I mentioned that there are a couple of tricks to making great pemmican. One well known online guide cautions against using melted tallow that is too hot as it might cook your dried meat that you have taken pains to keep raw as the heat can activate and denature the enzymes found in raw meat that help you to digest it and derive maximum nutritional value. This is not really a problem though if the meat is completely dry because the enzymes require water in order to be activated. According to the amazing historical pemmican resource that I cannot recommend more highly: The Fat of the Land by Vilhjalmur Stefansson, Native Americans would sometimes use fat that was hot enough to fry donuts which is like 350 degrees Fahrenheit.
One good reason to use fat that is relatively hot and not just melted is to make sure that the ground meat fibers are completely saturated with hot fat. If not then your pemmican will have a weird mouth feel as described in the first secret to great pemmican post. The fat doesn’t have to be super hot when you combine it with the meat as long as you keep the mixture hot until the meat is totally saturated. I will usually mix the ingredients in a double boiler to make sure they stay warm until they are fully saturated and the mixture takes on a much darker hue. You can even cook the mixture a little until it gets even darker. It seems that the darker the pemmican the better. Pemmican that looks very light and pale in color is bound to be unpalatable.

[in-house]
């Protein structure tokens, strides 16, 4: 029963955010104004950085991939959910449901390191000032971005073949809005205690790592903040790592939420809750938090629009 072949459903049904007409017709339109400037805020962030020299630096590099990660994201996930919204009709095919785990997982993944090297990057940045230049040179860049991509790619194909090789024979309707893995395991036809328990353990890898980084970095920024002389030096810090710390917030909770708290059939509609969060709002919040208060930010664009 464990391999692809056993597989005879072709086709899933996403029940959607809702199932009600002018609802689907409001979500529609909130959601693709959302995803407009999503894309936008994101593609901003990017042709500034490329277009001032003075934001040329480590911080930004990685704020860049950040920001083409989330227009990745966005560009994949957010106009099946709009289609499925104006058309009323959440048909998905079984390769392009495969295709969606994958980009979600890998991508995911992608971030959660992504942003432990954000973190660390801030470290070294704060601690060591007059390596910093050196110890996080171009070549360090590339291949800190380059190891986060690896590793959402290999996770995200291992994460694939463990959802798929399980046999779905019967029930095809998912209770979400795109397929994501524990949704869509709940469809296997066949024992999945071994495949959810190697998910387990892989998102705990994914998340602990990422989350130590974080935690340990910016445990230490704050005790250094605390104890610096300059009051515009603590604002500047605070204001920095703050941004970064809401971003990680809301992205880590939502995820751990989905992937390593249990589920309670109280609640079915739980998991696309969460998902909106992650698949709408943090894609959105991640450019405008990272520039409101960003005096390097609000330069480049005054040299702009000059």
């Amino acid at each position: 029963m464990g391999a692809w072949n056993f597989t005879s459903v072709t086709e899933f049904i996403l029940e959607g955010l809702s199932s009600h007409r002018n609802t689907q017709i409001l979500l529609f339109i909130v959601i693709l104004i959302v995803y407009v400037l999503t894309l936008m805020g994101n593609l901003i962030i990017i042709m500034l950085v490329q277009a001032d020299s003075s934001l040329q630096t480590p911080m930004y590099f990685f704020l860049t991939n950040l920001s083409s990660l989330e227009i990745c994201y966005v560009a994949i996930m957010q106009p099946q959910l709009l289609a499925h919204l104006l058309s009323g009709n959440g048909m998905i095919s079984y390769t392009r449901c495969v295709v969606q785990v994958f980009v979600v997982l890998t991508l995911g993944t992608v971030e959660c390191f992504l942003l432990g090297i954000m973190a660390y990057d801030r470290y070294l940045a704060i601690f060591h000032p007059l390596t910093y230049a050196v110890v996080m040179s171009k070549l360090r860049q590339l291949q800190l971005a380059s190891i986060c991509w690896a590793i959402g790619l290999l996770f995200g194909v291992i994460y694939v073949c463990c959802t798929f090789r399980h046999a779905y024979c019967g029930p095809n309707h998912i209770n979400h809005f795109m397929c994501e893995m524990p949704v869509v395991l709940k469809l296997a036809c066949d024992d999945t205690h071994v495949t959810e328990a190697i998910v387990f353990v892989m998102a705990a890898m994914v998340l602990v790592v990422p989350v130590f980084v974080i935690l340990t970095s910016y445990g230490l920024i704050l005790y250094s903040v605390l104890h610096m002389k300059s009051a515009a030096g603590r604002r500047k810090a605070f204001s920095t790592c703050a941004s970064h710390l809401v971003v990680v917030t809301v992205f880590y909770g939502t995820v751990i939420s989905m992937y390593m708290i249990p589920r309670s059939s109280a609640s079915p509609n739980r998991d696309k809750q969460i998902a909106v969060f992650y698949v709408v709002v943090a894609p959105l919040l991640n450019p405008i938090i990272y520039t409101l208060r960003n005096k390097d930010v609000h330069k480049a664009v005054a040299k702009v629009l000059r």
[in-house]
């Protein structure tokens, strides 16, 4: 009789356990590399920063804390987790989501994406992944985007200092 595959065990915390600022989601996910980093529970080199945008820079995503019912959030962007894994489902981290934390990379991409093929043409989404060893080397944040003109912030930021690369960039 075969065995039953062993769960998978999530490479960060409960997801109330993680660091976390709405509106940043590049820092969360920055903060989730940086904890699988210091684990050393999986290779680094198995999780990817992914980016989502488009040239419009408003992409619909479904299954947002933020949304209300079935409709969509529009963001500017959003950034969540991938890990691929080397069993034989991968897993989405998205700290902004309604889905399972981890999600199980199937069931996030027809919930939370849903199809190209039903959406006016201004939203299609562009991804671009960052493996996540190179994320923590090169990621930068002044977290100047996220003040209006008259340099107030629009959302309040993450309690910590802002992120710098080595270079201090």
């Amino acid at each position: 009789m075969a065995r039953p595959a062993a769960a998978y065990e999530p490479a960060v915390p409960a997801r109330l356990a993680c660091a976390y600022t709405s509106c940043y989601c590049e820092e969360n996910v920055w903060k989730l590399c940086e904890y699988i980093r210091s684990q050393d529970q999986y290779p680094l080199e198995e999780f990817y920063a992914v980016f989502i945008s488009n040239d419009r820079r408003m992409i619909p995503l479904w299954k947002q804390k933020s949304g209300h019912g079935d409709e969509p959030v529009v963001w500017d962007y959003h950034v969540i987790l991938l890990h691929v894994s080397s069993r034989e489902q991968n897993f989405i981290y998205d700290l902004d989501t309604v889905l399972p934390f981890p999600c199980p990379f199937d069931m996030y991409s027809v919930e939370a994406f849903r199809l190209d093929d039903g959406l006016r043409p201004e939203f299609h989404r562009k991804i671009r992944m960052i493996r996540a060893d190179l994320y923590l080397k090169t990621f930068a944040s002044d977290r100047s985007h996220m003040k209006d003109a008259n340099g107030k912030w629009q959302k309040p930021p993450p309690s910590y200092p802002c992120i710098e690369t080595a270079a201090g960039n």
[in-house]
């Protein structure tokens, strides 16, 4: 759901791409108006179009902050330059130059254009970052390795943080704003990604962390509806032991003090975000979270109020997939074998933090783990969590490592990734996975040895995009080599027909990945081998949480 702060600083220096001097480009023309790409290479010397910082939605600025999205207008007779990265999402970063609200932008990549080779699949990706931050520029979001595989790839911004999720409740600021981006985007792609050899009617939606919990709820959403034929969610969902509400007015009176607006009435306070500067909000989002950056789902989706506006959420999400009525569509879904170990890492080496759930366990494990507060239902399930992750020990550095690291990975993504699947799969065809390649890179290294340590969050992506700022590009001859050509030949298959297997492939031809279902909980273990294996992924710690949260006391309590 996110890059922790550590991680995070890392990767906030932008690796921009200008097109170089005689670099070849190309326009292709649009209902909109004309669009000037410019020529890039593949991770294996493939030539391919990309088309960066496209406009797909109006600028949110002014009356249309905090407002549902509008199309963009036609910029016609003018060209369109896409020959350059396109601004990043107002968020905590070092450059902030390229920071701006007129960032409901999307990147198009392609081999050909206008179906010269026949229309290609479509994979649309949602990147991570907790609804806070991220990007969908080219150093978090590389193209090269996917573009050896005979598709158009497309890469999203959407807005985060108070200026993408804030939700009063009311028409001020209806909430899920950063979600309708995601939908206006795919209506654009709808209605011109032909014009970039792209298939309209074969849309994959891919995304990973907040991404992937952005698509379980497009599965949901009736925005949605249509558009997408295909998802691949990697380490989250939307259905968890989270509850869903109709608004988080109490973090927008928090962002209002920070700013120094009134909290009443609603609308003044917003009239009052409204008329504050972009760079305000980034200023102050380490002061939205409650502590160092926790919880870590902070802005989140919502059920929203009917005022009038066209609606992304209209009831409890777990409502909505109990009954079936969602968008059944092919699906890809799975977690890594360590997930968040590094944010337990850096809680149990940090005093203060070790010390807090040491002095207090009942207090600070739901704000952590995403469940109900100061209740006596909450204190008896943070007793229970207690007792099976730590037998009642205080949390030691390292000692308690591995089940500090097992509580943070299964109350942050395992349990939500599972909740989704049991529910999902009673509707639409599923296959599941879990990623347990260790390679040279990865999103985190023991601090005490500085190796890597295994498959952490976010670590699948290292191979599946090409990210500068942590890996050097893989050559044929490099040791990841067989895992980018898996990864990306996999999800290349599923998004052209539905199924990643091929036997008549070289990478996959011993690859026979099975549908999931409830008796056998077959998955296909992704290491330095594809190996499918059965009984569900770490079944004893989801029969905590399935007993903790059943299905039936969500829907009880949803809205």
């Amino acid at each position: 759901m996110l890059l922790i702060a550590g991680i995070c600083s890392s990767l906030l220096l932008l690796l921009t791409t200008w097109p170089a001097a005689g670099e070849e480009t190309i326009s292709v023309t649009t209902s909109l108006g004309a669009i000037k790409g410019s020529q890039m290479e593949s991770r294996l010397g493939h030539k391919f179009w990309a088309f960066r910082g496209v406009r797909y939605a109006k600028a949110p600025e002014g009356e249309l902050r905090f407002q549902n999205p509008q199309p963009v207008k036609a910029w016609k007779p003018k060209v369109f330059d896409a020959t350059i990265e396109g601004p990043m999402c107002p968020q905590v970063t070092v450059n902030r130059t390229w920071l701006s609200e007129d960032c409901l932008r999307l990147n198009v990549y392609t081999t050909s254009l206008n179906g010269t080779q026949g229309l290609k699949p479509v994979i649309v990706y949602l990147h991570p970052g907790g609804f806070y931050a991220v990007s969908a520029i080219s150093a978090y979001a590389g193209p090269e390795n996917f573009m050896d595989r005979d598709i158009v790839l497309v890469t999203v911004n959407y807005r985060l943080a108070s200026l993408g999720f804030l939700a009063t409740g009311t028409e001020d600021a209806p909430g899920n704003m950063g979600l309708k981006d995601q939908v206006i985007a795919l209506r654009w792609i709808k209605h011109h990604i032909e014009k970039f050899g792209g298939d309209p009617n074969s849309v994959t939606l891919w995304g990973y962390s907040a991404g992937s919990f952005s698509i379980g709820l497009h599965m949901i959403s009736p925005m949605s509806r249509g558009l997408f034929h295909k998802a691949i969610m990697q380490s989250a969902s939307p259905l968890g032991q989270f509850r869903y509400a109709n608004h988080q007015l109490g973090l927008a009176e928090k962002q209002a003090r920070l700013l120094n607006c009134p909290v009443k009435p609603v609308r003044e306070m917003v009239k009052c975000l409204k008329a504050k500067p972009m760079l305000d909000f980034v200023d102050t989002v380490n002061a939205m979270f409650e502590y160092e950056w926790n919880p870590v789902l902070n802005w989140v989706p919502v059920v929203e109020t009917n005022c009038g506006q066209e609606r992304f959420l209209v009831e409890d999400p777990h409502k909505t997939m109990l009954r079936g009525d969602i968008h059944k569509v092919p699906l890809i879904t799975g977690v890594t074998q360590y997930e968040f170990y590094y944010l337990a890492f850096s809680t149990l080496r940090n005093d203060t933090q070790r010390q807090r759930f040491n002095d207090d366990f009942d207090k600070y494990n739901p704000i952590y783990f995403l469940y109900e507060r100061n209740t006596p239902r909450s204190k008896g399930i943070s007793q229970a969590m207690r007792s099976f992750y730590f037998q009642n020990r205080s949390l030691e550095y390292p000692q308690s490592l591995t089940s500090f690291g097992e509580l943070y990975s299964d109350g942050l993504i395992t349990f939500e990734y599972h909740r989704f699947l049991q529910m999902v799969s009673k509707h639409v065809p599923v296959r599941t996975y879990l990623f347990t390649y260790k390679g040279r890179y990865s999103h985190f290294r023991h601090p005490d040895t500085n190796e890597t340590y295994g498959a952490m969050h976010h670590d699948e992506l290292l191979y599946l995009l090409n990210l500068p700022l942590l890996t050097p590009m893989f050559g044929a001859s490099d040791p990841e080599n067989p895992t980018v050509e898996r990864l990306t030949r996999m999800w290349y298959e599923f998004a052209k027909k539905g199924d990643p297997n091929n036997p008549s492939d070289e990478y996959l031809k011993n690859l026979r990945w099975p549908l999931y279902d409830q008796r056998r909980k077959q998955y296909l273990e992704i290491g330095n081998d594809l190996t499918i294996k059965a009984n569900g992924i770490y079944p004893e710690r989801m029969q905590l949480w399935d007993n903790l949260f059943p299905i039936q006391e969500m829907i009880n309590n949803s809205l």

Using a double boiler can also keep the mixture soft enough while you fill molds or pans for making pemmican bars. If you want to get really traditional you can fill a buffalo hide bag with pulverized meat which you then pour hot fat into. This technique would require fat that is very hot, well over 300F as mentioned above.
It’s also worth noting that the temperature required to kill pathogenic microbes on meat is the same temperature that will denature, or “kill”, the enzymes, and that meat has to be wet in order for the microbes to be killed otherwise they can go into a dormant, heat resistant state ready to resume their biological process, which include their own enzymes, at a later date when conditions are favorable again. Of course we want to use meat produced by operations that should be free of pathogens or use other methods besides heat to make sure we are not ingesting these harmful agents.
I’m not sure how much you can fry and brown the dried meat before it reduces the nutritional value and/or how much that would improve the taste of the final product. That’s why I’m sharing this information here so people have a good point from which to start experimenting and then hopefully share their experiences.